This is a good book for calculus. I usually go to class and do not undestand the professor because he speaks a different language then come home and figure it out from the book. The solutions manual is a must have for this course unless you have an excellent teacher or tudor. I find it helpful to check my problems half-way through completing them to make sure I am on the right track. And when I do not understand the text book instructions, the solutions manual usually puts me on track.
Comment 6 people found this helpful. Was this review helpful to you? Yes No Sending feedback...
Thank you for your feedback.
Sorry, we failed to record your vote. Please try again
Report abuse
Format: Textbook Binding
Ok, let me start by stating that because this is "the shortest mainstream calculus" text out there, it does _not_ mean this has less value. It would _seem_ to be so, but this is the exception to the rule where shorter texts means dumber texts.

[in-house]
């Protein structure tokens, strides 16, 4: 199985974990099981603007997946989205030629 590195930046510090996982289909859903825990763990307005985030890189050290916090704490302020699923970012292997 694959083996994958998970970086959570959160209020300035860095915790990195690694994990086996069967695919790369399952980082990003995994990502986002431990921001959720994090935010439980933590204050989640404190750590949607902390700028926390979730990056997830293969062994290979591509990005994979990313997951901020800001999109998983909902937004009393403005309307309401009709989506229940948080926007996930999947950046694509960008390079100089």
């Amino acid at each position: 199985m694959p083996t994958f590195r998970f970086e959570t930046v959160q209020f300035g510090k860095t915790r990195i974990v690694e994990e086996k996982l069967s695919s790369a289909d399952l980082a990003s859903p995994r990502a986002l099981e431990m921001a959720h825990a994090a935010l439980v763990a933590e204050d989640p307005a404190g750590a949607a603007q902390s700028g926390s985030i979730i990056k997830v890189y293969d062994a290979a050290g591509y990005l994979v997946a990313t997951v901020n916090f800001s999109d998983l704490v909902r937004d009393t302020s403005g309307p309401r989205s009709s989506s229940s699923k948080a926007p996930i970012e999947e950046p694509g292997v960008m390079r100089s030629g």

Explaining mathematics is a bit of an art: you have to choose in what sequence things are to be layed out to the reader, so this means you have to choose how you will relate the explanations to one another. The Purcell I read (the 1st edition - it was my dad's) is quite masterfull at that. Often, when my college standard text got the explanations too verbose and confused, I looked for my Purcell copy and there it was, crystal clear: short, mathematically rigorous, to the point.

(I don't give 5s to any but very exceptional books)
Comment 11 people found this helpful. Was this review helpful to you? Yes No Sending feedback...
Thank you for your feedback.
Sorry, we failed to record your vote. Please try again
Report abuse

Most Recent Customer Reviews